Imagine it: A fire has significantly damaged or even destroyed your home. Thankfully, you have a good homeowners insurance policy that will help you replace the replaceable. But, how do you prove how much you’ve lost?
If you planned ahead, you can just produce the receipt. You can get reimbursed for items without receipts, but having them will make the whole claim process go much more quickly and easily. And do you really need more hassles at a time like this?
Here’s a list of receipts to keep in a safe place, like a fireproof, waterproof safe or a safety deposit box. Or, scan them and keep them in an electronic file.
- Valuable electronics. Computers, televisions, stereo systems — our electronic devices are often some of the most expensive things we own.
- Appliances. These are big-ticket items — refrigerator, range or cooktop, dishwasher, washer/dryer, etc. And if you’ve upgraded since you moved into the home, your receipt may be the only proof that your fridge is a much pricier model than the one that was there before.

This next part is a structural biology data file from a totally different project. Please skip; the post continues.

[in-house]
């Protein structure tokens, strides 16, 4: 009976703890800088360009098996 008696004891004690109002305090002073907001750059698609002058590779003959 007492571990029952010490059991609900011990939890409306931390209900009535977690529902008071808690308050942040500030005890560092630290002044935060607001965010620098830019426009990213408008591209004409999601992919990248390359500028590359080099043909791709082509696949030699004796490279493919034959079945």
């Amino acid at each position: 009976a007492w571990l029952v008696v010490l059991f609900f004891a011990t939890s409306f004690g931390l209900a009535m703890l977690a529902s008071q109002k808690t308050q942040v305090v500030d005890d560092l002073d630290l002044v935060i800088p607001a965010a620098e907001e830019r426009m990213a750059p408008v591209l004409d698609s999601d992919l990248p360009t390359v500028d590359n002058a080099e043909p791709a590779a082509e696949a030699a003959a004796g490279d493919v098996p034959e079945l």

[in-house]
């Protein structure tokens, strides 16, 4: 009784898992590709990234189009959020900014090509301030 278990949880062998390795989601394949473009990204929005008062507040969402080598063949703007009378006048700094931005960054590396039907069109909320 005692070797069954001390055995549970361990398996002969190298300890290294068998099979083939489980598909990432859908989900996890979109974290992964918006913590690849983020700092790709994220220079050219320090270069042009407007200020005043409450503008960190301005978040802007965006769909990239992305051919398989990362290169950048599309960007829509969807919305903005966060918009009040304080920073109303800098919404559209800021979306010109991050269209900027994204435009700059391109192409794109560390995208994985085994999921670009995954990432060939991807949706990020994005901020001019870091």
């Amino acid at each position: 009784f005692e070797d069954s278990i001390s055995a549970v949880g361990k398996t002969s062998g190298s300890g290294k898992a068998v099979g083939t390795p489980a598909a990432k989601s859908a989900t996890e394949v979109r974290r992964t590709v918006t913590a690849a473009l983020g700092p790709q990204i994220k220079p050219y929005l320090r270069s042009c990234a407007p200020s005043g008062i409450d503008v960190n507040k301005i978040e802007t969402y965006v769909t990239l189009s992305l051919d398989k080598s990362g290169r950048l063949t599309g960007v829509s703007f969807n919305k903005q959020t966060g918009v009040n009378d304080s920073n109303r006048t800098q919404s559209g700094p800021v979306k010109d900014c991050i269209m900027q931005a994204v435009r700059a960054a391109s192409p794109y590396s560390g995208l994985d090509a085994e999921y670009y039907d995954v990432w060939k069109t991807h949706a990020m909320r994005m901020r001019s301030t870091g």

- Jewelry. The sentimental value behind your jewelry is irreplaceable, but with receipts you can at least get reimbursed for its monetary worth.
- Furniture. You may have to completely refurnish a new home. Receipts can expedite the claim process, so you’re not sleeping on the floor.
- Sports or hobby equipment. Bikes, skis, power tools, gun collections — depending on the make and model, these can really add up.
- Significant home improvements. If you recently upgraded something major in your home (e.g., you gutted the bathroom and added luxury fixtures or you replaced the flooring throughout your home), keep these receipts as well. They may have increased the overall value of your home.
As a general rule of thumb: If it cost you more than you can afford to lose — keep the receipt.
What if you can’t find the receipts? Photos of your home and possessions can work as a substitute. Also, appliance manuals and warranties are good proof of ownership because they usually list the model and serial number.
Another good idea: Make a home inventory. Here’s our blog on how to do it.